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Interpreting the New Testament Paperback – March 15, 2001
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About the Author
David S. Dockery is President and Professor of Christian Studies, Union University. He has written and contributed to many articles and books and is the founding editor of the Criswell Theological Review. He and his family currently reside in Jackson, Tennessee.
David Alan Black currently serves as Professor of New Testament and Greek at Southeastern Baptist Theological Seminary in Wake Forest, North Carolina. He has written or edited over 100 essays and 14 books, including Learn to Read New Testament Greek. He and his wife and sons live on a ranch near Oxford, North Carolina.
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Interpreting the New Testament Text
Black & Dockery
This is a very good introduction to a wide variety of issues related to the interpretation of the New Testament. The topics range from methodology: textual criticism, source criticism, and form criticism etc. to issues such as background studies, the use of the Old Testament in the New Testament, and the utilization of modern linguistics in biblical interpretation. There are also useful summaries on interpreting the Pauline Epistles, The Gospel of John, The Book of Revelation, and other New Testament books. The authors represent the best in New Testament scholarship – names like Darrell Bock, Scot McKnight, Thomas Schreiner, and Gary Burge to name a few.
Overall, this is a very helpful book and makes for a nice read for undergraduates and seminarians. The authors hold to a high view of the Bible and make many insightful comments. For example, the authors point out that one can benefit from many of the critical and literary interpretative methodologies if one uses discretion and is careful not to imbibe unbiblical presuppositions (cf. Darrell Bock for example).
Part one is an introduction that contains the first two essays. The first one on authority, hermeneutics, and criticism by Peter Davids is quite provocative. Though I cannot agree with every statement he made, I couldn’t help being instructed by what he shared. The second chapter provides a fine historical survey of New Testament interpretation.
Part two contains essays 3-8 covering the basic methods in New Testament interpretation. All told, textual, source, form, redaction, literary, and sociological criticism are all covered in turn. Though I am skeptical of the value several of these critical methods, I find these essays outstanding in explaining what each of these criticisms are. Whether we agree or not, these critical methods play such a part in the modern scholarly world that we must at least grasp what they mean. Though these authors may find more value here than I do, they still write in a conservative vein.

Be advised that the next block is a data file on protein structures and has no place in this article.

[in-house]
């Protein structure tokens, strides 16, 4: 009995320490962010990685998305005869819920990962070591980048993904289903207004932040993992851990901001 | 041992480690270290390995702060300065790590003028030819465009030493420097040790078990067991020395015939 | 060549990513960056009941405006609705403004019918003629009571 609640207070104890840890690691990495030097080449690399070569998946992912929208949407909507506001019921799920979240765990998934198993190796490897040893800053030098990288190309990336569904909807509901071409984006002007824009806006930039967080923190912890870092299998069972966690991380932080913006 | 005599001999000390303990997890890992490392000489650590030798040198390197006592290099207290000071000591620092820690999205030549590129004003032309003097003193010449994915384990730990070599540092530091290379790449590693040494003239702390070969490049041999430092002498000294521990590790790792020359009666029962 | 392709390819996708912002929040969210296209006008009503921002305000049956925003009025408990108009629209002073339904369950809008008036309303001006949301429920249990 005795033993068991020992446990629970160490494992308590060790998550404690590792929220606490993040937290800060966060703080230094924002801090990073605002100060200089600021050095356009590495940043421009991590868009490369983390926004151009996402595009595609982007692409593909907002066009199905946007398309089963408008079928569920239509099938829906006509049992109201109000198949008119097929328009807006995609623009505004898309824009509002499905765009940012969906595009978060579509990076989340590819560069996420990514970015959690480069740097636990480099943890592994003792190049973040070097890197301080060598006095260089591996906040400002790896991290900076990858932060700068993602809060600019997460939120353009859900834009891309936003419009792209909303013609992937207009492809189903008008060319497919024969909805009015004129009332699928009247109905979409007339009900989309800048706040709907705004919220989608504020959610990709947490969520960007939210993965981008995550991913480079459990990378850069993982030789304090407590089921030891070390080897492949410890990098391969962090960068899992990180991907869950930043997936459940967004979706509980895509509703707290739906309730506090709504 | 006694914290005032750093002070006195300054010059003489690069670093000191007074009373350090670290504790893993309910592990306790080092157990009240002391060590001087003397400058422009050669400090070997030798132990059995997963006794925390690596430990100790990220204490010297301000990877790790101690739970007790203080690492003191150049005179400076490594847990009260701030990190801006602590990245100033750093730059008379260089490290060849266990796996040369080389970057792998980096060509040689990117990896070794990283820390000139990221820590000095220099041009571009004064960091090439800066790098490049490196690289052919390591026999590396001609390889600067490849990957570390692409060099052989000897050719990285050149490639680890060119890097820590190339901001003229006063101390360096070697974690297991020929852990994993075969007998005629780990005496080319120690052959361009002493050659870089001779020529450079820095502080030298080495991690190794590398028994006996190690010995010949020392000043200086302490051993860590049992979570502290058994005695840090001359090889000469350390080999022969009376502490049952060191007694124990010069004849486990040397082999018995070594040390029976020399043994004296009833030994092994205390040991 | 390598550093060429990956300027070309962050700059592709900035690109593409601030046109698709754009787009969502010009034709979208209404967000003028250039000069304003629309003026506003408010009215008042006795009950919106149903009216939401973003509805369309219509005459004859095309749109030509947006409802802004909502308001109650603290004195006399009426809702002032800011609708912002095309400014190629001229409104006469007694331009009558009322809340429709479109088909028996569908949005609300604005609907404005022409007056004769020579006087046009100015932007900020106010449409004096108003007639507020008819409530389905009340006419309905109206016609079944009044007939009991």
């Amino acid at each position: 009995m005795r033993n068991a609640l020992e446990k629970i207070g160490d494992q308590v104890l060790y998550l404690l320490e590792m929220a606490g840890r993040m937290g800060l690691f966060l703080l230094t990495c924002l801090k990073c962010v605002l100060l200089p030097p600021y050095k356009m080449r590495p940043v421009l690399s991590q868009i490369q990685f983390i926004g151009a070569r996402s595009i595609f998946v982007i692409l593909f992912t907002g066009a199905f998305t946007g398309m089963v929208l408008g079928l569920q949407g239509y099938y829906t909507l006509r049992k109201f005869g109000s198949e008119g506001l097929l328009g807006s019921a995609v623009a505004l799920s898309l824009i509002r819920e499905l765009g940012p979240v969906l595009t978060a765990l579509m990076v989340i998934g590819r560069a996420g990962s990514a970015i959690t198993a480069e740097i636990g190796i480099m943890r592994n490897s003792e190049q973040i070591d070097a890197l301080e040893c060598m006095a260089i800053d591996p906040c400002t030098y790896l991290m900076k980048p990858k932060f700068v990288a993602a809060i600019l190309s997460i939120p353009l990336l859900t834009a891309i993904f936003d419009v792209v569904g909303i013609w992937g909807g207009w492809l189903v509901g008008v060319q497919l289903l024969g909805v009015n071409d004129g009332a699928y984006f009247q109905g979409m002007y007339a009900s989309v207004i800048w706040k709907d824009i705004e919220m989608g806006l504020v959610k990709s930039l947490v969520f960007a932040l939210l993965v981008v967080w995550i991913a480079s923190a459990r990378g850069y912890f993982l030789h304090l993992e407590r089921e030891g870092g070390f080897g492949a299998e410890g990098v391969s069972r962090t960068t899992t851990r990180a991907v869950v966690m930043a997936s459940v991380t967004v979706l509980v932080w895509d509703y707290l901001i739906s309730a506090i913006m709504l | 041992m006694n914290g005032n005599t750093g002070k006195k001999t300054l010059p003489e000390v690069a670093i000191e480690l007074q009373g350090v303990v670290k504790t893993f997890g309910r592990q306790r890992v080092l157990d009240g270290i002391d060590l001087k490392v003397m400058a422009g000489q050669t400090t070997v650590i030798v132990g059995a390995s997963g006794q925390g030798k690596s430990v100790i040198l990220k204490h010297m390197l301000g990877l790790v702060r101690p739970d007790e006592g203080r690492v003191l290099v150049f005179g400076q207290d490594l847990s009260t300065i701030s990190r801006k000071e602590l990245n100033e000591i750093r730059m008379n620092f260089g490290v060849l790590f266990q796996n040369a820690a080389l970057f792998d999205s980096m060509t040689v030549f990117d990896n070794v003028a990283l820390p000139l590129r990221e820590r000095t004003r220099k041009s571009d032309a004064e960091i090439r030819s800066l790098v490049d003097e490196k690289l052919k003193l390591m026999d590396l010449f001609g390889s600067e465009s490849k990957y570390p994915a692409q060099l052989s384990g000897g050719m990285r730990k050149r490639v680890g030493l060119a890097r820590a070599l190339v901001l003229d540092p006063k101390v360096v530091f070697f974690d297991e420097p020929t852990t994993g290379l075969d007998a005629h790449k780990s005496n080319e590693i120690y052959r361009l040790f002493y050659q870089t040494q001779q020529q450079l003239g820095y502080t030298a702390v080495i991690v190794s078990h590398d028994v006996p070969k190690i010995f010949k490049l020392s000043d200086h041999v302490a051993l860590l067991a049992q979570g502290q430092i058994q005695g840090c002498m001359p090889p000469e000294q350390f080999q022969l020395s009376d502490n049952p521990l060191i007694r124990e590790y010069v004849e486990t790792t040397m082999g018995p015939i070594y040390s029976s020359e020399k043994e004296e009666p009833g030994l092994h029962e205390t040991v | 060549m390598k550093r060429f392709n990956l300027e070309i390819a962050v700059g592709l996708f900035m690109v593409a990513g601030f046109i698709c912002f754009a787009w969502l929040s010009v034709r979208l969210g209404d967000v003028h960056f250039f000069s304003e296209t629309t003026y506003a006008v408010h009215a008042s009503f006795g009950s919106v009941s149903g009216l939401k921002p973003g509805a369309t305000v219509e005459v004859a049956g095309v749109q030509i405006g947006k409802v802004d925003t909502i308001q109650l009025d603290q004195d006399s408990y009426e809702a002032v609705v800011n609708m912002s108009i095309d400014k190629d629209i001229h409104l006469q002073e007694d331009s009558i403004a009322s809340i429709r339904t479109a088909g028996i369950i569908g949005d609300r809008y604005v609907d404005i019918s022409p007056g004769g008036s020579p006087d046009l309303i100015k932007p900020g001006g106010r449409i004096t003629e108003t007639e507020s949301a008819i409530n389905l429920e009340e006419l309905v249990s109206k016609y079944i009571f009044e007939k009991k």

Part three is the largest section and contains essays 9-22. Highlights include an explanation of the use of the Old Testament in the New Testament and another chapter on discourse analysis. Beginning in essay 13 several of the following chapters cover the literary genres of the Scripture. To my mind, these are some of the most difficult elements of hermeneutics and are a place where we can use help. I appreciated the final essay on New Testament interpretation and preaching by Richard Wells that reminds us that the task of interpretation is to lead us to the sermon.
Again, I feel this book quite valuable to have in your hermeneutic library. As I said before, I do not see it as a first choice for a hermeneutics textbook, but as an outstanding aid for extra reading in areas we find difficult to understand. It’s refreshing to have a conservative resource for such help. I think you ought to check out this book.
I received this book free from the publisher. I was not required to write a positive review. The opinions I have expressed are my own. I am disclosing this in accordance with the Federal Trade Commission’s 16 CFR, Part 255.